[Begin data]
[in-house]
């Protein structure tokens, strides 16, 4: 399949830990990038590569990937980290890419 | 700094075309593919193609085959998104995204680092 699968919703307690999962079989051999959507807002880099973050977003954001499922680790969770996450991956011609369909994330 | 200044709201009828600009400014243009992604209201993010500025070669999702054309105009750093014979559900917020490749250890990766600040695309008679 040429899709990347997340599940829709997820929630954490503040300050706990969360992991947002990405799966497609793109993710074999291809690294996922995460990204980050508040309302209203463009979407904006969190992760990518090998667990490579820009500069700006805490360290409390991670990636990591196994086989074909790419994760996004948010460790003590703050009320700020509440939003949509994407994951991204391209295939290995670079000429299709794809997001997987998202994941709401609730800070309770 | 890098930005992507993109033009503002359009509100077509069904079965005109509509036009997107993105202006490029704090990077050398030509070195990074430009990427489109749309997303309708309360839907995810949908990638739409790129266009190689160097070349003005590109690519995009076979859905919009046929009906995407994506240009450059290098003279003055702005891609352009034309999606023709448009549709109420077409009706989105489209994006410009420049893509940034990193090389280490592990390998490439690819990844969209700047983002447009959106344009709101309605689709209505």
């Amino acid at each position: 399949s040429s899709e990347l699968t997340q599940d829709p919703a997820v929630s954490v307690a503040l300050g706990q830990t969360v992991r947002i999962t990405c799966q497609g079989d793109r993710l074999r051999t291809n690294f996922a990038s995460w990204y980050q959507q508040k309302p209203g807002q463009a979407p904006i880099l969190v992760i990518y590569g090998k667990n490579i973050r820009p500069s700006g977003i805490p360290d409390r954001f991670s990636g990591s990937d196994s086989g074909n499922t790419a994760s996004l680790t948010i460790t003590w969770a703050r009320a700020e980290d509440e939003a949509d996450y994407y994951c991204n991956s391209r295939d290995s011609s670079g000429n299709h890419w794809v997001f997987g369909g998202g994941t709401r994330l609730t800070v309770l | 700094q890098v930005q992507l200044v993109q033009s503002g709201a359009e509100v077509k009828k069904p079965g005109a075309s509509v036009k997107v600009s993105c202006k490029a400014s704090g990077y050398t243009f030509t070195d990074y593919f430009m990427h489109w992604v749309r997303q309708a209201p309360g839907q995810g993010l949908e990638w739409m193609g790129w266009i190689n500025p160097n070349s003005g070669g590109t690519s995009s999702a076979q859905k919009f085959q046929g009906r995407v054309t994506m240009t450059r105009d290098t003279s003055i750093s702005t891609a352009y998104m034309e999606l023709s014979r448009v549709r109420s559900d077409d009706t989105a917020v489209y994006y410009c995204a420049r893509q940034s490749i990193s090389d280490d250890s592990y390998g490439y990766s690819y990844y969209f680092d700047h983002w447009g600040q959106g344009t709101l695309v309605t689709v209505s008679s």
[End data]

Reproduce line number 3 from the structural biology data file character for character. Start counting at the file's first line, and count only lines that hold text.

């Amino acid at each position: 399949s040429s899709e990347l699968t997340q599940d829709p919703a997820v929630s954490v307690a503040l300050g706990q830990t969360v992991r947002i999962t990405c799966q497609g079989d793109r993710l074999r051999t291809n690294f996922a990038s995460w990204y980050q959507q508040k309302p209203g807002q463009a979407p904006i880099l969190v992760i990518y590569g090998k667990n490579i973050r820009p500069s700006g977003i805490p360290d409390r954001f991670s990636g990591s990937d196994s086989g074909n499922t790419a994760s996004l680790t948010i460790t003590w969770a703050r009320a700020e980290d509440e939003a949509d996450y994407y994951c991204n991956s391209r295939d290995s011609s670079g000429n299709h890419w794809v997001f997987g369909g998202g994941t709401r994330l609730t800070v309770l | 700094q890098v930005q992507l200044v993109q033009s503002g709201a359009e509100v077509k009828k069904p079965g005109a075309s509509v036009k997107v600009s993105c202006k490029a400014s704090g990077y050398t243009f030509t070195d990074y593919f430009m990427h489109w992604v749309r997303q309708a209201p309360g839907q995810g993010l949908e990638w739409m193609g790129w266009i190689n500025p160097n070349s003005g070669g590109t690519s995009s999702a076979q859905k919009f085959q046929g009906r995407v054309t994506m240009t450059r105009d290098t003279s003055i750093s702005t891609a352009y998104m034309e999606l023709s014979r448009v549709r109420s559900d077409d009706t989105a917020v489209y994006y410009c995204a420049r893509q940034s490749i990193s090389d280490d250890s592990y390998g490439y990766s690819y990844y969209f680092d700047h983002w447009g600040q959106g344009t709101l695309v309605t689709v209505s008679s």